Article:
Concerned about growing threats to the U.S. Air Force’s manned refueling aircraft, the Senate Armed Services Committee (SASC) has asked the service to explore alternatives, including optionally unmanned tankers.

According to a newly released report explaining the committee’s fiscal year 2019 defense authorization bill, the Air Force’s existing KC-135 Stratotanker and its new KC-46A Pegasus, which are both manned, are “large, high-value aircraft,” making them “increasingly difficult to protect.” As a result, the committee added $10 million “to prototype a contested-environment tanker.” 

A KC-46A test plane at Boeing Field in Seattle. (Photo by Marc Selinger/Defense Daily)
A KC-46A test plane at Boeing Field in Seattle. (Photo by Marc Selinger/Defense Daily)

“The committee believes, given the increasingly challenging operating environments our potential adversaries are presenting, it is prudent to explore options for optionally unmanned and more survivable tankers that could operate autonomously as part of a large, dispersed logistics fleet that could sustain attrition in conflict,” the panel wrote.

Also in the report, the committee added $50 million to continue developing a radar for a successor to the E-8C Joint Surveillance Target Attack Radar System (JSTARS). While the Air Force wants to cancel the replacement, asserting a new ground-surveillance plane would not be survivable in contested environments, the SASC argues it would be “prudent” to continue the radar’s development in case the Air Force finds another use for it.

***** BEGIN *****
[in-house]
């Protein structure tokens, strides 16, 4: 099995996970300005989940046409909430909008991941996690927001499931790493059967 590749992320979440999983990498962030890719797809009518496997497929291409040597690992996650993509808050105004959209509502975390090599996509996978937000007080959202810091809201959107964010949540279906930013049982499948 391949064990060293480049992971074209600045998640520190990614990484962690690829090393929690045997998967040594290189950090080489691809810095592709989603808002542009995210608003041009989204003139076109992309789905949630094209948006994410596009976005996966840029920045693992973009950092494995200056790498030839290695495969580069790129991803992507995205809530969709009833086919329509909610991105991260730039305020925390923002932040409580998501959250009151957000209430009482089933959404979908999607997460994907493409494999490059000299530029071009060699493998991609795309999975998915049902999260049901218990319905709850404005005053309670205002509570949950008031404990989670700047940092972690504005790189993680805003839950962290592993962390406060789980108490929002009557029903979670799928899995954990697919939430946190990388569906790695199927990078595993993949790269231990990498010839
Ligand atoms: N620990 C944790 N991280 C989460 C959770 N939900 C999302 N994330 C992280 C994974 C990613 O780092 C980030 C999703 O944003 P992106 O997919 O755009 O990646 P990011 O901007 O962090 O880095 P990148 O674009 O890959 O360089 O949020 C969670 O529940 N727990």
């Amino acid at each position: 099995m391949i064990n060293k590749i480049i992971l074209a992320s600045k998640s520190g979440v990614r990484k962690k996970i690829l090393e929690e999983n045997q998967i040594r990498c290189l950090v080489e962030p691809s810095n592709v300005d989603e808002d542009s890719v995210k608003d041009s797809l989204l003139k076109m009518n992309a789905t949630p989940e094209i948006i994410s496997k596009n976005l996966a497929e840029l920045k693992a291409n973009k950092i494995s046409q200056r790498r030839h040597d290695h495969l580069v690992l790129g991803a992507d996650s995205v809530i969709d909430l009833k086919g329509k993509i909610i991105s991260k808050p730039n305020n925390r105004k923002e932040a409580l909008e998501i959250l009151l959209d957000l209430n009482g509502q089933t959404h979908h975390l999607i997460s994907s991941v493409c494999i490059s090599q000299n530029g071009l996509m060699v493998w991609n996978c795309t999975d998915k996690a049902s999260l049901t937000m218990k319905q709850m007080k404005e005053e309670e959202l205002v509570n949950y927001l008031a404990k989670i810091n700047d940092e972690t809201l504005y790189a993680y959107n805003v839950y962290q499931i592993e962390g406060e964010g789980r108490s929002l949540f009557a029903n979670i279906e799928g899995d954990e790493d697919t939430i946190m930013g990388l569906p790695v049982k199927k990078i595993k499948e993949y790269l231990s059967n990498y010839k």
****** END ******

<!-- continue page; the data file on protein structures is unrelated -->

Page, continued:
The committee endorsed Air Force Special Operations Command’s development of a laser gunship prototype and urged the Department of Defense to eliminate a $62 million shortfall in that effort. The command aims to test a 60-kilowatt, solid-state laser on an AC-130 aircraft by fiscal year 2022.

“The committee believes that the department should make the investment necessary to field this potentially transformative capability as soon as possible,” the panel wrote.

For the F-35 Joint Strike Fighter, the SASC calls on DoD to determine and inform Congress how many Air Force, Marine Corps and Navy jets it will upgrade to the future Block 4 configuration. The retrofit is estimated to cost $16 million for each plane from low-rate initial production (LRIP) Lots 2-8 and $13 million for each aircraft from LRIP Lots 9 and 10.

“With more than 350 F-35s already procured that could require modification to Block 4 and the substantial cost to modify each aircraft to the most advanced configuration to provide the best capability to the warfighter, considerable affordability issues face the department,” the panel wrote.

The SASC approved the defense bill in late May (Defense Daily, May 25). The full Senate began debating the legislation this week and is expected to finish its deliberations next week. Senators have submitted more than 100 amendments for potential floor consideration.